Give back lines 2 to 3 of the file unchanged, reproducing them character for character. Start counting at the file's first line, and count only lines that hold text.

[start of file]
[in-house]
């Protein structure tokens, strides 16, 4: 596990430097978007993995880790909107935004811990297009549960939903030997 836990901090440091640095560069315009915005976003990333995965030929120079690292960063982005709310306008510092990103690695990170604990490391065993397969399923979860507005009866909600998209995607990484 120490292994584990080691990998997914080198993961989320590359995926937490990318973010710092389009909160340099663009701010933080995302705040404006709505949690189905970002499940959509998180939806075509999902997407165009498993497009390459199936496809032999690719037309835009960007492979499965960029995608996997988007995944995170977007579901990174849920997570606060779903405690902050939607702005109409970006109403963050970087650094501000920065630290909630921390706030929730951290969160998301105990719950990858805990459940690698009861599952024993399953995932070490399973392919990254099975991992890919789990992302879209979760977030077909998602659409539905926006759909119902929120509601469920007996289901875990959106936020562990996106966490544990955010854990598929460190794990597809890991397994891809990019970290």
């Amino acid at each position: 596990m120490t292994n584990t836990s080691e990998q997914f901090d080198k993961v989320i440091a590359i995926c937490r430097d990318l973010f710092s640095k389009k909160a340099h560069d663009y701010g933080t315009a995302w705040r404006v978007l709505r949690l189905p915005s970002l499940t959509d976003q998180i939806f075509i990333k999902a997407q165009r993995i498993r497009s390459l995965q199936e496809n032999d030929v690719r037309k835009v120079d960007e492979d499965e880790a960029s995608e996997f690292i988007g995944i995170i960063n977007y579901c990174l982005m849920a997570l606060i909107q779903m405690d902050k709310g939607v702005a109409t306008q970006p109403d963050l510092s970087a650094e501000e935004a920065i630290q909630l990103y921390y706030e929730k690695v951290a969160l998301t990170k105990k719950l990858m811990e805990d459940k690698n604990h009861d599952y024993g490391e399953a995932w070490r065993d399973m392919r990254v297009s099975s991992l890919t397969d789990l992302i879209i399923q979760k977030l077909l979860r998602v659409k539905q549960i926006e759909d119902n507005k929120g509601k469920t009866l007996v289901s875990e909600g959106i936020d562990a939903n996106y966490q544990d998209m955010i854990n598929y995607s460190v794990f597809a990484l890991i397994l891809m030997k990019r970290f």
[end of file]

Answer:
């Protein structure tokens, strides 16, 4: 596990430097978007993995880790909107935004811990297009549960939903030997 836990901090440091640095560069315009915005976003990333995965030929120079690292960063982005709310306008510092990103690695990170604990490391065993397969399923979860507005009866909600998209995607990484 120490292994584990080691990998997914080198993961989320590359995926937490990318973010710092389009909160340099663009701010933080995302705040404006709505949690189905970002499940959509998180939806075509999902997407165009498993497009390459199936496809032999690719037309835009960007492979499965960029995608996997988007995944995170977007579901990174849920997570606060779903405690902050939607702005109409970006109403963050970087650094501000920065630290909630921390706030929730951290969160998301105990719950990858805990459940690698009861599952024993399953995932070490399973392919990254099975991992890919789990992302879209979760977030077909998602659409539905926006759909119902929120509601469920007996289901875990959106936020562990996106966490544990955010854990598929460190794990597809890991397994891809990019970290």
């Amino acid at each position: 596990m120490t292994n584990t836990s080691e990998q997914f901090d080198k993961v989320i440091a590359i995926c937490r430097d990318l973010f710092s640095k389009k909160a340099h560069d663009y701010g933080t315009a995302w705040r404006v978007l709505r949690l189905p915005s970002l499940t959509d976003q998180i939806f075509i990333k999902a997407q165009r993995i498993r497009s390459l995965q199936e496809n032999d030929v690719r037309k835009v120079d960007e492979d499965e880790a960029s995608e996997f690292i988007g995944i995170i960063n977007y579901c990174l982005m849920a997570l606060i909107q779903m405690d902050k709310g939607v702005a109409t306008q970006p109403d963050l510092s970087a650094e501000e935004a920065i630290q909630l990103y921390y706030e929730k690695v951290a969160l998301t990170k105990k719950l990858m811990e805990d459940k690698n604990h009861d599952y024993g490391e399953a995932w070490r065993d399973m392919r990254v297009s099975s991992l890919t397969d789990l992302i879209i399923q979760k977030l077909l979860r998602v659409k539905q549960i926006e759909d119902n507005k929120g509601k469920t009866l007996v289901s875990e909600g959106i936020d562990a939903n996106y966490q544990d998209m955010i854990n598929y995607s460190v794990f597809a990484l890991i397994l891809m030997k990019r970290f």